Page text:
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We talked about how the approaches to a teams’ base need to provide variations in play style so that more players find the style of approach that they enjoy best and can also have the opportunities to try different styles against their adversaries. In this lesson I want to discuss making the approaches interesting through the bases’ Geometry. That is, I want to discuss how a Lobby can help add to the map’s overall fun for a wider group of players by providing more options to the players invading a base.


A Lobby is the term I will use to refer to an anti-chamber, or small room or tunnel, that leads directly into the main Space. For the purpose of this discussion, we will look at base design, but the concepts are useful through out a map. Players can use a Lobby in several ways, such as a staging area, a stealth approach under cover, and a recovery area after a mad rush to the enemy base. The Lobby accomplishes each of these through the common feature in the Geometry that provides cover both from adversaries in the base and outside the base.

Staging Area

Remember we said that a base with opposing ingress Paths helps make it possible for a team to coordinate a push from opposing directions, in essences creating a flanking maneuver against anyone in the base? Well, having a Lobby along one of the ingress Paths helps to setup such a push. One or two of the players can move into the Lobby and wait for the rest of their team to setup their approach on the other side of the enemy base. They can essentially hide in the Lobby, so long as their adversaries guarding the base don’t make regular rounds to check the various approaches.

The effectiveness of a Lobby being a staging area is in part due to its Geometry. If it’s doorways do not allow being observed readily from either the exterior or the interior of the base, then it makes a great hiding room to wait in.

Take the upper tunnel to Longbows’ base back against the mountains. Since most players remain down below, anyone in the upper tunnel is generally safe.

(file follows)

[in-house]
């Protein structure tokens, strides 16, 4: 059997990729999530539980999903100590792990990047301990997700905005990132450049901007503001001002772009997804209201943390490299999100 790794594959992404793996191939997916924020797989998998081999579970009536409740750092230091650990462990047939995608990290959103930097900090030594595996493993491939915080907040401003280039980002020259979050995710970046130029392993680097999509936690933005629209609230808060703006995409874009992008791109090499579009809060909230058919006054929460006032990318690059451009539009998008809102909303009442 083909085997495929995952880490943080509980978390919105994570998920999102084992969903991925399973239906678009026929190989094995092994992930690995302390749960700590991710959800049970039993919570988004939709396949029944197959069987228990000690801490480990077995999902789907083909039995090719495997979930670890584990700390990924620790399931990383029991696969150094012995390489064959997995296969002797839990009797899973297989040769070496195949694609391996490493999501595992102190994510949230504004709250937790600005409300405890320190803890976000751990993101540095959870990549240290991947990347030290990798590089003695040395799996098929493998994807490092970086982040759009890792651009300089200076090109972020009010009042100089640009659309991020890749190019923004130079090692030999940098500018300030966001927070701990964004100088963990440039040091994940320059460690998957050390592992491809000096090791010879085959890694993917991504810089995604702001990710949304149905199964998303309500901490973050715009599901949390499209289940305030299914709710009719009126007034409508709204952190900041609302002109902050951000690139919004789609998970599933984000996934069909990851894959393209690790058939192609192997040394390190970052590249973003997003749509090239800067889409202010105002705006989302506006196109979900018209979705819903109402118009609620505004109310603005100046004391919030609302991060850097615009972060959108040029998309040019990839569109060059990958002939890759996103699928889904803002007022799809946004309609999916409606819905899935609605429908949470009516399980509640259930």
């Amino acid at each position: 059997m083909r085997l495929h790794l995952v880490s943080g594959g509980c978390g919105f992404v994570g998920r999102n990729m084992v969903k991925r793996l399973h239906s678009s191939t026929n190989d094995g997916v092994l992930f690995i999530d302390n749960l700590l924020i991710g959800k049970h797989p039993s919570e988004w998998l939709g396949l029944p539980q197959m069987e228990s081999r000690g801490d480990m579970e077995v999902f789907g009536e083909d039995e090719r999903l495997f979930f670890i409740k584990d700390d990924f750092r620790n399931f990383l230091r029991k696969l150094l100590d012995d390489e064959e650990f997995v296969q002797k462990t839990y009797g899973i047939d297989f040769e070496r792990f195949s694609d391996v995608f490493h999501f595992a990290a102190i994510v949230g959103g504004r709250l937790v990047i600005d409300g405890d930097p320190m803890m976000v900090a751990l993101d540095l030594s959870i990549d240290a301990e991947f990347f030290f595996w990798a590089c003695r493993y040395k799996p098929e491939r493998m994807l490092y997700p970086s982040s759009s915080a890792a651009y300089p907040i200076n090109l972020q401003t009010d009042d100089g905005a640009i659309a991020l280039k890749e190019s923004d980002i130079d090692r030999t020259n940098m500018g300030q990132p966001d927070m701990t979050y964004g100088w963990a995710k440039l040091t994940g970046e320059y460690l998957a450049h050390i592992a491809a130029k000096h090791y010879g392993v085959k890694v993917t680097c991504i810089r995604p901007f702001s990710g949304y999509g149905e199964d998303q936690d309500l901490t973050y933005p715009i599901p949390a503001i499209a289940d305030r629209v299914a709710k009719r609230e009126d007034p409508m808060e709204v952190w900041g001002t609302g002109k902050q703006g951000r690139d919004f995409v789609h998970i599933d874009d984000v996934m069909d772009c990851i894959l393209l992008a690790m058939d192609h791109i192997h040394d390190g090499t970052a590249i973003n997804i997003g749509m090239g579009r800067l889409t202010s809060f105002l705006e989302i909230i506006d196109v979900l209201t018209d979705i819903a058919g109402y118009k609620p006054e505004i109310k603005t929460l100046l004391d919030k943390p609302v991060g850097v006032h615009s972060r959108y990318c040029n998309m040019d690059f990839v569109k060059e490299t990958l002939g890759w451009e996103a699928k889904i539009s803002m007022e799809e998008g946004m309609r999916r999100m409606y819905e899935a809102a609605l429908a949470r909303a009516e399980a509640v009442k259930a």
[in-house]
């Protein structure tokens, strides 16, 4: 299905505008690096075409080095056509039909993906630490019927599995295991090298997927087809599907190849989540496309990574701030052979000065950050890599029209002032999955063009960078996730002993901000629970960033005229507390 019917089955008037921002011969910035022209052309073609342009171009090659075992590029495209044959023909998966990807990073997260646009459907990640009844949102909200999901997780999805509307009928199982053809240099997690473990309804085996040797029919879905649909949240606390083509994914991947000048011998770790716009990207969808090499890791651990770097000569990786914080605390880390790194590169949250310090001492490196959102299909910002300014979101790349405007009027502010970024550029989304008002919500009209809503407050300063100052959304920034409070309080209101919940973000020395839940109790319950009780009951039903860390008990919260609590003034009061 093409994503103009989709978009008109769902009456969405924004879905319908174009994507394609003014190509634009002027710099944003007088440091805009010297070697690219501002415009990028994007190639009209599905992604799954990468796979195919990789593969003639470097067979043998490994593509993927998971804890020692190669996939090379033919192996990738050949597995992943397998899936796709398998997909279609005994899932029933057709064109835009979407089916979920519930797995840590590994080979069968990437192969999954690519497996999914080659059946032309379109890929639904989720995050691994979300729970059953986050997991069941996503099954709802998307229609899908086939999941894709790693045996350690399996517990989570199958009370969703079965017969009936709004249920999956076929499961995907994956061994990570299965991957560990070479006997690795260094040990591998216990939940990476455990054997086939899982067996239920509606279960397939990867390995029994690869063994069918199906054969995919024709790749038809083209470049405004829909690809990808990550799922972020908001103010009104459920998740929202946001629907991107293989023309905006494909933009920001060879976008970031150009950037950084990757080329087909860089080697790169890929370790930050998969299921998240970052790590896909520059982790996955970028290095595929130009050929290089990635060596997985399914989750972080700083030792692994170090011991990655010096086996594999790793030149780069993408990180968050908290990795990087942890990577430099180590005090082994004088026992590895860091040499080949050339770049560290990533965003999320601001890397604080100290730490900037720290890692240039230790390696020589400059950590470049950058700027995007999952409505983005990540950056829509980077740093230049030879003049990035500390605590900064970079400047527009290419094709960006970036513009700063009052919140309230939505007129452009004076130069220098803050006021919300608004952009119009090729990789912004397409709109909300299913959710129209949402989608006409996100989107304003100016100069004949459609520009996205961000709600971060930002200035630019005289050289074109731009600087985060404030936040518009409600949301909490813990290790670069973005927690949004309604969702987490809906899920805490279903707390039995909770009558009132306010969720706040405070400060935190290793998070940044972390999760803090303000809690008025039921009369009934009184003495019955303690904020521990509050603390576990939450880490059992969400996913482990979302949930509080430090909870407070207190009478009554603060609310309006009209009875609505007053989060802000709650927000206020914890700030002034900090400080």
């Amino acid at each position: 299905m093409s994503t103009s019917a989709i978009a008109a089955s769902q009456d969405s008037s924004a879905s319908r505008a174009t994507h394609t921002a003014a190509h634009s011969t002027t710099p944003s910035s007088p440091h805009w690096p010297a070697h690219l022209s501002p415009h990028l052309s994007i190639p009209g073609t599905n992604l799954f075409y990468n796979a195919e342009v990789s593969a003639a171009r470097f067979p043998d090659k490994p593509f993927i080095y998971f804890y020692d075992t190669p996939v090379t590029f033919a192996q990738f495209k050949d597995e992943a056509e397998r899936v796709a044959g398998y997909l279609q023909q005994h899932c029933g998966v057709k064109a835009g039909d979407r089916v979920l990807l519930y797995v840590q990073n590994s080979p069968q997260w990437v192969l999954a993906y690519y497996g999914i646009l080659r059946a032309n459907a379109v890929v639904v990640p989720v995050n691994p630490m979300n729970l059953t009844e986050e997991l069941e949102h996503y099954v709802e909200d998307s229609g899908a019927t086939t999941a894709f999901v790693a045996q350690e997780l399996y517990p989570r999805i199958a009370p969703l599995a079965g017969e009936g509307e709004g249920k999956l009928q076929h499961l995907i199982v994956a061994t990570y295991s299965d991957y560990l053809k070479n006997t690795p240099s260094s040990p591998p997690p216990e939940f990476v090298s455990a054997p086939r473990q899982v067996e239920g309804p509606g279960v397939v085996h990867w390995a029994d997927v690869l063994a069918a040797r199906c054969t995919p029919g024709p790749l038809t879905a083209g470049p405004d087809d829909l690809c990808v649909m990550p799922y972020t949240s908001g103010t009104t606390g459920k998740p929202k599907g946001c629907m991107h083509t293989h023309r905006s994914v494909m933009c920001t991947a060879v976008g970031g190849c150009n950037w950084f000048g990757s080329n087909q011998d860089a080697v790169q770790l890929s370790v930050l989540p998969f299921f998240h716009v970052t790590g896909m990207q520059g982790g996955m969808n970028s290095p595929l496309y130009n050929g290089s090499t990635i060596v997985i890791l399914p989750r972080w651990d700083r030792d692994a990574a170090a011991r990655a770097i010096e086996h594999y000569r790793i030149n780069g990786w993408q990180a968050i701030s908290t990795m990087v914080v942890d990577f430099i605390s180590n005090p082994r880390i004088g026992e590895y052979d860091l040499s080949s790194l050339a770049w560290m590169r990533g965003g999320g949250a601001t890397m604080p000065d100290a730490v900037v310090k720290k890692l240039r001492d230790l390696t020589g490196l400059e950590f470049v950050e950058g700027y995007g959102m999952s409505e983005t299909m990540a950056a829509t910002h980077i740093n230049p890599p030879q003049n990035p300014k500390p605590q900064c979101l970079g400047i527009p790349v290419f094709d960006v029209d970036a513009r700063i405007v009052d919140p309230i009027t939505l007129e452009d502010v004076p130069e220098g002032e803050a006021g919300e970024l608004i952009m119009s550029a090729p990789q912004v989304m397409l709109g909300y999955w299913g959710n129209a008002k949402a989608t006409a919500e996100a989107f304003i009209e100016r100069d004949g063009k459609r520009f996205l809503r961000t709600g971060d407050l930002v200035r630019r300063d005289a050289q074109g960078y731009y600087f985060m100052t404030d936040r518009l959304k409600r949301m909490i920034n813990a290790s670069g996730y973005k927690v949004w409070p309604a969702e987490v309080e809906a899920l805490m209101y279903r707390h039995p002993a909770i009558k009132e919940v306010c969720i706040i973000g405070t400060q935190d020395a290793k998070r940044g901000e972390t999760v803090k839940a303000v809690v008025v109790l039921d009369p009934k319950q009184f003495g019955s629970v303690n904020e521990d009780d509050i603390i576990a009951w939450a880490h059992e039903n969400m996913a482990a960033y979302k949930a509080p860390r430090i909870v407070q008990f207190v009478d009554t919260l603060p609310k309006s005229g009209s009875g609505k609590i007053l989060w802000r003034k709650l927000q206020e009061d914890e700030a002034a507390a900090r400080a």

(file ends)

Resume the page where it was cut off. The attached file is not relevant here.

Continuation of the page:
Take the lobby to Boneyard’s ship in Invasion. Even if the Spartans knew the Elites were in there, often times they realized that it was safer to just stand back and wait for the Elites to emerge, rather than be taken down as they moved through the doorway (which had a very narrow, yet sharp corner). It was generally an effective staging area in many cases.

Take the lower tunnel into the bases on Standoff. Once far enough into the tunnel, you could not be seen; yet, you didn’t have to emerge into the next room of the base. And even if you did, it tended to act as a Lobby as well (so long as the guards didn’t make their rounds down there).

Stealth Approach

So many times I have seen players approach in Stealth through a Lobby before springing into action when the base empties out (when his adversaries all go outside). The Lobby’s Geometry offers cover from being seen, particularly after the Active Camo runs dry.

Once in the Lobby, the player can slowly sneak up to the base proper, such as the flag room, and wait for the room to become empty before making a run for the flag.

Recovery Area

Another use for Lobbies is the protection their Geometry offers when a player is making a mad rush for the base and is being shot at along the way. If he successfully reaches the Lobby, he can rest and recharge his shields while his adversaries are making their way to where he is at. The Lobby buys him time to recharge, while not directly moving into the base proper.


A Lobby can make a base more interesting by offering a place to stage for a coordinate push.

Lobbies can be fun for players that enjoy the stealth approach (to the enemy flag for example).

Lobbies can also double as protective areas to recover and recharge shields in before moving further into the base.